Difference between revisions of "Ide/Environment Overview"
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Revision as of 21:15, 22 October 2007
In this tutorial I will give an overview of the Integrated Development Environment (IDE).The IDE is used to create, develop and maintain your Visual Prolog projects.
Briefly speaking you will use the IDE for the following tasks in a project life cycle:
The project is created in the IDE, at creation time you choose important properties of your project, such as whether the project is an executable or a DLL, whether it uses GUI or is text based, etc.
The project is built, i.e. compiled and linked, from the IDE.
The IDE and the compiler collect information about the project, which is utilized in various ways for quick localization of entities, etc.
During the development and maintenance of the project, the IDE is used to add and remove source files and GUI entities to the project and to edit these.
The IDE is also used for debugging the project. The debugger is used to follow program execution and exploit the program state when the program runs.In the sequel we will look more detailed at each of these things.
Notice that the tutorial will start from scratch and create a project that is used for the whole tutorial. The reader is encouraged to do the same. Also notice that clicking on reduced pictures will show them in full scale in a separate window.
First we will create a project by selecting Project -> New... in the menu. In response to this you are presented to a dialog containing various properties of the project.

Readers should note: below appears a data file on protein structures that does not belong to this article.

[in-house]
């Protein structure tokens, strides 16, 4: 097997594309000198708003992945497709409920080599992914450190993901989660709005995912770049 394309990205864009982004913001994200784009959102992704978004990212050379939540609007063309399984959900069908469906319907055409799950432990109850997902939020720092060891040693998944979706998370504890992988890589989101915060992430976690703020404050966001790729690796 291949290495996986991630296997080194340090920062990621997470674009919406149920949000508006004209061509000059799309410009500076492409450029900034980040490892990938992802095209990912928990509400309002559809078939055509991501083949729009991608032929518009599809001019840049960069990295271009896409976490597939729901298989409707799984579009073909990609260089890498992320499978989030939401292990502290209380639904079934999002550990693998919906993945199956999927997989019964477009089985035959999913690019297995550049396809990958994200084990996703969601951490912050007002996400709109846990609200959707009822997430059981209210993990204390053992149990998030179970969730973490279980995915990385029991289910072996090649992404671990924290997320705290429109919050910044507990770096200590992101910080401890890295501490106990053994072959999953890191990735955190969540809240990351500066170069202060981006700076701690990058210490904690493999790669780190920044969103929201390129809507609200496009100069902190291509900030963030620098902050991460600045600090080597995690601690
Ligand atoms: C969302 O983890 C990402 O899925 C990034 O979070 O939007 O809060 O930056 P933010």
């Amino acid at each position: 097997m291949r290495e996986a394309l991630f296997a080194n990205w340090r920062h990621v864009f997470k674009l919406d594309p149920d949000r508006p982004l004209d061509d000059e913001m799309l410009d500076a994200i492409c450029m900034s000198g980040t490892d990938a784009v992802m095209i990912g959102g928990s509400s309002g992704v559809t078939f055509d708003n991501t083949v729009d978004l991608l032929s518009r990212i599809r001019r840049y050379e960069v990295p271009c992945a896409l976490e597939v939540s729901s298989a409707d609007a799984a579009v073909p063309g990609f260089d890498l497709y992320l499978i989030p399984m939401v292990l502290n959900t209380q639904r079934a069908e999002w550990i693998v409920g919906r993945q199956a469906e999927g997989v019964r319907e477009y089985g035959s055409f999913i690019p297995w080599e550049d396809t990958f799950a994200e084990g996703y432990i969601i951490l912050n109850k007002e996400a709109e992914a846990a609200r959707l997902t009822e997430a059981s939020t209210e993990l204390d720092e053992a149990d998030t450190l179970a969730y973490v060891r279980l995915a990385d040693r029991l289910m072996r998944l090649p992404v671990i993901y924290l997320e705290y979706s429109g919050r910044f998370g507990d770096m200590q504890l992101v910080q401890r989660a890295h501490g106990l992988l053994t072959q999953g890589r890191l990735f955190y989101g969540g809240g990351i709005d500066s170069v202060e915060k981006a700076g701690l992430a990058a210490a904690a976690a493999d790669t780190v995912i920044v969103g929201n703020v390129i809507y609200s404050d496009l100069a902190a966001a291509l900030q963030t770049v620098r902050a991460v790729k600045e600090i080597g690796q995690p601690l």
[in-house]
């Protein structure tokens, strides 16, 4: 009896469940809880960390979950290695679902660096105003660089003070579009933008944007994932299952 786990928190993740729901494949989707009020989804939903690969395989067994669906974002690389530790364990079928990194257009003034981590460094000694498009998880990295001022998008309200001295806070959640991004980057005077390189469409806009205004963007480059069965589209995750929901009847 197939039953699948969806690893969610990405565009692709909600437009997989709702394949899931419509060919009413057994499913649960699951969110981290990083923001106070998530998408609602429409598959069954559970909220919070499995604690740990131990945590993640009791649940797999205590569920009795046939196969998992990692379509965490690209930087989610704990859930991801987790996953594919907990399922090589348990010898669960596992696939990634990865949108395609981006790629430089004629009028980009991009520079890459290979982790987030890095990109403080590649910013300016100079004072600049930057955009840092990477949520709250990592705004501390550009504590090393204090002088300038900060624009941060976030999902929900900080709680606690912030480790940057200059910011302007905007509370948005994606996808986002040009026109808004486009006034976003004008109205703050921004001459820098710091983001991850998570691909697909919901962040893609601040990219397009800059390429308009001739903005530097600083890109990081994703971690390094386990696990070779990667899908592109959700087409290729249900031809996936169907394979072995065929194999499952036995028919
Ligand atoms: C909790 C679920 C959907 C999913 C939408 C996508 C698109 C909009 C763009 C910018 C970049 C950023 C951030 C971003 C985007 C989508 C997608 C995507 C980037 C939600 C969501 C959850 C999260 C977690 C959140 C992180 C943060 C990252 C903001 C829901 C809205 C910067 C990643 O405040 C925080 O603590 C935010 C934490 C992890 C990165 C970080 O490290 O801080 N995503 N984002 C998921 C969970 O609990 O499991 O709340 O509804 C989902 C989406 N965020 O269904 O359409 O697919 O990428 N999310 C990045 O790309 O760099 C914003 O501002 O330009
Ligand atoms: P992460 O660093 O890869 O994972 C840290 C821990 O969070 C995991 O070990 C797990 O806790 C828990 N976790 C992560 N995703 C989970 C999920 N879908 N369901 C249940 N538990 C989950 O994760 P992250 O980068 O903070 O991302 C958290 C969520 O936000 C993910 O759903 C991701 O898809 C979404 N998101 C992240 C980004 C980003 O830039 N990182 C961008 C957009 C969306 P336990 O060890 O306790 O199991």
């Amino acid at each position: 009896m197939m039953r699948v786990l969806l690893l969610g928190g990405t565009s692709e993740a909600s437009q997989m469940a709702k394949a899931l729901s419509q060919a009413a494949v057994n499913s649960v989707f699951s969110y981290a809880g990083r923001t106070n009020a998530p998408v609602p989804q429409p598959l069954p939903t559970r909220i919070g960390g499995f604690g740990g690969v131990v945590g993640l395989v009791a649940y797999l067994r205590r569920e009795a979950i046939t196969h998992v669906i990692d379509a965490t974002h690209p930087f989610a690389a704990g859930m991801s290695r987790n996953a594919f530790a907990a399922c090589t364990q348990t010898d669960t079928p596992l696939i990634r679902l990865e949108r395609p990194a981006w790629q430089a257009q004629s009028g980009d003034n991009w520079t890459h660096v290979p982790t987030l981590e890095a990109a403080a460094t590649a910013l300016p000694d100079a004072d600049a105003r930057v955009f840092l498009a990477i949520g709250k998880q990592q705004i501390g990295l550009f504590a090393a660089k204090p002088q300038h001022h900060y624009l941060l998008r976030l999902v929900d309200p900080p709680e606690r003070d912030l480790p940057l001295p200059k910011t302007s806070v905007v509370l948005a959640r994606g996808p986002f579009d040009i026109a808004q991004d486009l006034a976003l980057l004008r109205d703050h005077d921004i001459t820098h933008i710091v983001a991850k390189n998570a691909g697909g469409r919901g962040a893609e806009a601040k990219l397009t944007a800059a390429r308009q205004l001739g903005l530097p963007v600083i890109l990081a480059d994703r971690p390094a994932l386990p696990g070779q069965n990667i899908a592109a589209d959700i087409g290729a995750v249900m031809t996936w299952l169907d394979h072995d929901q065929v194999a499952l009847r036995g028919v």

I have chosen that my project should have the name tut01.
The project name is also used as the name of the target that is produced. In this case the target is an exe file so the target name will be tut01.exe.
I have also chosen that the target should be a GUI program, i.e. a program with a graphical user interface.
The Base Directory is the "base" of all your projects; you should choose a place that is convenient for you.
The new project will be created in a Sub-Directory of the base directory. By default this directory have the same name as the project itself.
The Package Prefix is used when creating new "packages" in the system (a later tutorial will explain about the package notion). In case your source files will ever be shared with somebody else it is a good idea if the prefix does not conflict with other prefixes. Therefore it is a good idea to use a prefix that start with a reverse Internet domain name, like com/visual-prolog (which is the reverse of visual-prolog.com).
For the moment you do not need to consider the remaining tabs and options.
Now create the project by pressing OK.
The IDE will now look something like this:
To the left you have the Project Window, which contains information about the entities in your project. Right now there is not very much information, but once we compile the project information will be added. We will explore this window more when we have compiled the project.
To the right/bottom you have the Messages Window, which will contain various status and progress messages.
Before we make any modifications, we will build (i.e. compile and link) the project. In the Build menu you find commands for building, compiling and executing the project.